Mainland loans push Central Pacific's gain up 47.4%
Central Pacific Financial Corp., getting a big boost from its mainland loan operations, posted a 47.4 percent jump in fourth-quarter net income as the bank continued to digest two strategic acquisitions from the previous 18 months.
The state's fourth-largest bank in terms of assets had record earnings of $19.4 million, or 63 cents a share, compared with $13.1 million, or 46 cents a share, a year earlier. However, the net income fell shy of the 65 cents a share forecast by five analysts surveyed by Thomson Financial.
Central Pacific said about 75 percent of its fourth-quarter loan growth was generated from its mainland loan production office while the rest came from Hawaii.
Central Pacific expanded its mainland loan business when it acquired City Bank parent CB Bancshares Inc. in September 2004 and then solidified its lending in the state with the purchase of Hawaii HomeLoans, now called Central Pacific HomeLoans, during the third quarter of 2005.
"Central Pacific closed 2005 with another strong quarter with loans and deposits each increasing by more than $170 million, net interest margin expanding to 4.69 percent and efficiency ratio improving to 48.42 percent," Chief Executive Clint Arnoldus said. "We believe we are well-positioned to achieve our strategic growth and to continue our strong financial performance."
For the year, Central Pacific's net income soared 93.8 percent to $72.5 million, or $2.38 a share, compared with $37.4 million, or $1.87 a share, in 2004.
The 2004 results don't include City Bank's financial results before the close of the merger on Sept. 15, 2004.
The bank said yesterday it expected its 2006 operating earnings, which exclude nonrecurring merger expenses, to increase 7 to 10 percent over 2005.
Central Bank didn't have any merger-related expenses last quarter but recorded $5.4 million of such expenses in the fourth quarter of 2004.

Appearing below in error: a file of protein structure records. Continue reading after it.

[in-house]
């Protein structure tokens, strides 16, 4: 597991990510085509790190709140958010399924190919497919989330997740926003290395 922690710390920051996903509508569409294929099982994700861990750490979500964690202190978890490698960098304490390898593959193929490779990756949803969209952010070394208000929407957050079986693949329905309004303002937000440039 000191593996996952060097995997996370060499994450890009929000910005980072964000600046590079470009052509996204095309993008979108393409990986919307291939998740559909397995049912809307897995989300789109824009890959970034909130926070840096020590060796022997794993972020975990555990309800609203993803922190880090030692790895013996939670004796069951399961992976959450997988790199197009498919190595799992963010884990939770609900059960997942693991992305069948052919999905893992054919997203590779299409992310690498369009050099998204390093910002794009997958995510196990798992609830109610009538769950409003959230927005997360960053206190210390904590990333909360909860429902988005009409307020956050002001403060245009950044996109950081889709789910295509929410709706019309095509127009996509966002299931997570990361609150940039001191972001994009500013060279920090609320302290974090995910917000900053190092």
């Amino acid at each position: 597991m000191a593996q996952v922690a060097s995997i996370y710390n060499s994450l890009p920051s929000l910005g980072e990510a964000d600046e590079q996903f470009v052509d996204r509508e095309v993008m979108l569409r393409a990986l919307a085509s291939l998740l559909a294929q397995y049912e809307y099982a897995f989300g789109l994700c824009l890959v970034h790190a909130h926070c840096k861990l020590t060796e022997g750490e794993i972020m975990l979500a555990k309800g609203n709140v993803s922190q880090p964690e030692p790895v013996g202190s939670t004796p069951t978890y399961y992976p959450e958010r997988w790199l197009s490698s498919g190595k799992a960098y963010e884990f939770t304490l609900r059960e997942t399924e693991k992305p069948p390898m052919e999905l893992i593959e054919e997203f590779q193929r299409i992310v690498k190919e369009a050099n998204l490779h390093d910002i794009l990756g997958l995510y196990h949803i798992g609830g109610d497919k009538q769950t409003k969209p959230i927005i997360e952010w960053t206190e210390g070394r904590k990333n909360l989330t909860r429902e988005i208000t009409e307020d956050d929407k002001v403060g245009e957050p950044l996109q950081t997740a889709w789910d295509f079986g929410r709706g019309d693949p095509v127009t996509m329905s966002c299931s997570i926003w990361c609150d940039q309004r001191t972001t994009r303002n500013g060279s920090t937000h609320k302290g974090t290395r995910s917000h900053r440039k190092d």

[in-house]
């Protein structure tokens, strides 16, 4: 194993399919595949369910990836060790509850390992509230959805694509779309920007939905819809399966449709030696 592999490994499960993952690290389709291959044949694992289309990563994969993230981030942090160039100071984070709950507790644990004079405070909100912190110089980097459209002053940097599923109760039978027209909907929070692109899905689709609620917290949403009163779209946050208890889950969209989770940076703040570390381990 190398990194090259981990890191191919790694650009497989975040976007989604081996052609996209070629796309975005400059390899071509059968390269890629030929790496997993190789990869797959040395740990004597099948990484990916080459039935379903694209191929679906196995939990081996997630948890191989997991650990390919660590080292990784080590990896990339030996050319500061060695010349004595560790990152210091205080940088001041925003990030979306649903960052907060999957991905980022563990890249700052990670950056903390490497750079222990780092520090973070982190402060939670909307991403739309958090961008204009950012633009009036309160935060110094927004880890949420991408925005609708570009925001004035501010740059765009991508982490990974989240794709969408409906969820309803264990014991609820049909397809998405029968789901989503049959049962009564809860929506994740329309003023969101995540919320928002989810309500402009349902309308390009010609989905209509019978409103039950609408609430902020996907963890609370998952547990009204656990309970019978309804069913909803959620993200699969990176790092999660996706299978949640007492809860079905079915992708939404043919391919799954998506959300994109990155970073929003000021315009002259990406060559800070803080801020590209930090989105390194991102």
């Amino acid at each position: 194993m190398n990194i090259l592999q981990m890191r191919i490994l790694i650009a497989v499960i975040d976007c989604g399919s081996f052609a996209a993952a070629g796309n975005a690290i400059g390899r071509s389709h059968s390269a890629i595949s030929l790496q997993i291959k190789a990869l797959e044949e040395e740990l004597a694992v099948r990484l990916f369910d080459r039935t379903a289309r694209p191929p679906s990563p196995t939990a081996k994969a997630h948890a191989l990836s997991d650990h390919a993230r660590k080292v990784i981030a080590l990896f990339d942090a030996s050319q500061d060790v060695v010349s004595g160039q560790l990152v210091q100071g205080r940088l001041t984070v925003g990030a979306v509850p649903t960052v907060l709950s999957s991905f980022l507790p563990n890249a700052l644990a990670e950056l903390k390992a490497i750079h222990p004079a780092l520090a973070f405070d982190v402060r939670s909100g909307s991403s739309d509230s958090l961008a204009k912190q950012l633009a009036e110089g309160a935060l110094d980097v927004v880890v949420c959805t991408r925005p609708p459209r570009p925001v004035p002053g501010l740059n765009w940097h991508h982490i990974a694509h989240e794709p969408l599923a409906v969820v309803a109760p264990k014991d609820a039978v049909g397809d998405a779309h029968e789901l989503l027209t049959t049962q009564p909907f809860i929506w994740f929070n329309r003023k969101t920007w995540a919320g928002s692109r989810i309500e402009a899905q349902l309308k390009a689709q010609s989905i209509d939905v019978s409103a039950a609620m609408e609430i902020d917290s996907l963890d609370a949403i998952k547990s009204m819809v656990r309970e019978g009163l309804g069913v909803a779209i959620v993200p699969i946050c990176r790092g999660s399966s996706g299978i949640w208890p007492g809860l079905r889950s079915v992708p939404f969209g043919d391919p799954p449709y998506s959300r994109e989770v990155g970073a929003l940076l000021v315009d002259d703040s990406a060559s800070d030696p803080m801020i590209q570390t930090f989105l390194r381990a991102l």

The bank's loans and leases increased by $452.9 million, or 14.6 percent, to $3.6 billion from $3.1 billion a year earlier.
Total assets, which last quarter topped $5 billion for the first time, gained 12.2 percent to $5.2 billion from $4.7 billion. And deposits grew 9.5 percent to $3.6 billion from $3.3 billion.
Central Pacific's net interest income, which reflects the difference between what the bank pays depositors and what it brings in from loans, gained 12.9 percent to $52.3 million from $46.3 million a year earlier.
Last quarter's net income included a $680,000 prepayment penalty received on a government agency mortgage-backed security that was prepaid.
Net interest margin rose to 4.69 percent from 4.60 percent. Excluding the prepayment penalty, the bank's net interest margin last quarter would have been 4.63 percent.
In another special item, the bank said it had a $714,000 operating expense due to interest accrual on state and federal tax assessments.
Noninterest income, which includes revenue from service charges and fees, rose 26.5 percent to $11.5 million from $9.1 million. The increase stemmed primarily from Central Pacific HomeLoans and a gain in service charge fee income.
The bank's efficiency ratio, which measures how much it costs Central Pacific to make a dollar of revenue, improved because of the merger to 48.4 percent last quarter from 59.5percent a year earlier.
Nonperforming assets increased 15.5 percent to $12.6 million, or 0.24 percent of total assets, from $10.9 million, or 0.23 percent of total assets. a year earlier.